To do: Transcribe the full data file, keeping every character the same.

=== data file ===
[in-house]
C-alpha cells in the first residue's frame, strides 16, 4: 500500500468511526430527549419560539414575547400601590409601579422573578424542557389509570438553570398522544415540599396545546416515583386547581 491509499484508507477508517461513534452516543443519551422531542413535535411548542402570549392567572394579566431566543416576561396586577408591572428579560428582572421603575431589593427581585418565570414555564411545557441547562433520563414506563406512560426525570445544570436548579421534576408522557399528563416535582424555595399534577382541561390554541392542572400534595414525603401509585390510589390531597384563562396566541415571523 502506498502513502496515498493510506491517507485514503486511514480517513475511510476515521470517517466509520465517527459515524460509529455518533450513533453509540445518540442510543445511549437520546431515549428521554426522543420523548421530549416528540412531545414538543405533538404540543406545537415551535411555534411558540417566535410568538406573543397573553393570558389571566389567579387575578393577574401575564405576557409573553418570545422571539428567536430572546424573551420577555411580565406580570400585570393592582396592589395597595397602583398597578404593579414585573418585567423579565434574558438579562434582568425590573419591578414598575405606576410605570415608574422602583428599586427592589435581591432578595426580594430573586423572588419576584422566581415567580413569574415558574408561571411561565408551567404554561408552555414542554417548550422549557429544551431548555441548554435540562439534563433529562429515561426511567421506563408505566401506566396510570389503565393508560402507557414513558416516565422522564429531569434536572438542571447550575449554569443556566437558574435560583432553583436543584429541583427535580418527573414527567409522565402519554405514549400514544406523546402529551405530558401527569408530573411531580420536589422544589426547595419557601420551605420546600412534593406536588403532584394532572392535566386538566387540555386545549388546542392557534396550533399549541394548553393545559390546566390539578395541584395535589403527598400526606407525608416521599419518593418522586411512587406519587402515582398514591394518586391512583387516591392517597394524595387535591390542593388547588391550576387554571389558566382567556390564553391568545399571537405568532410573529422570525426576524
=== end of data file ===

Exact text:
[in-house]
C-alpha cells in the first residue's frame, strides 16, 4: 500500500468511526430527549419560539414575547400601590409601579422573578424542557389509570438553570398522544415540599396545546416515583386547581 491509499484508507477508517461513534452516543443519551422531542413535535411548542402570549392567572394579566431566543416576561396586577408591572428579560428582572421603575431589593427581585418565570414555564411545557441547562433520563414506563406512560426525570445544570436548579421534576408522557399528563416535582424555595399534577382541561390554541392542572400534595414525603401509585390510589390531597384563562396566541415571523 502506498502513502496515498493510506491517507485514503486511514480517513475511510476515521470517517466509520465517527459515524460509529455518533450513533453509540445518540442510543445511549437520546431515549428521554426522543420523548421530549416528540412531545414538543405533538404540543406545537415551535411555534411558540417566535410568538406573543397573553393570558389571566389567579387575578393577574401575564405576557409573553418570545422571539428567536430572546424573551420577555411580565406580570400585570393592582396592589395597595397602583398597578404593579414585573418585567423579565434574558438579562434582568425590573419591578414598575405606576410605570415608574422602583428599586427592589435581591432578595426580594430573586423572588419576584422566581415567580413569574415558574408561571411561565408551567404554561408552555414542554417548550422549557429544551431548555441548554435540562439534563433529562429515561426511567421506563408505566401506566396510570389503565393508560402507557414513558416516565422522564429531569434536572438542571447550575449554569443556566437558574435560583432553583436543584429541583427535580418527573414527567409522565402519554405514549400514544406523546402529551405530558401527569408530573411531580420536589422544589426547595419557601420551605420546600412534593406536588403532584394532572392535566386538566387540555386545549388546542392557534396550533399549541394548553393545559390546566390539578395541584395535589403527598400526606407525608416521599419518593418522586411512587406519587402515582398514591394518586391512583387516591392517597394524595387535591390542593388547588391550576387554571389558566382567556390564553391568545399571537405568532410573529422570525426576524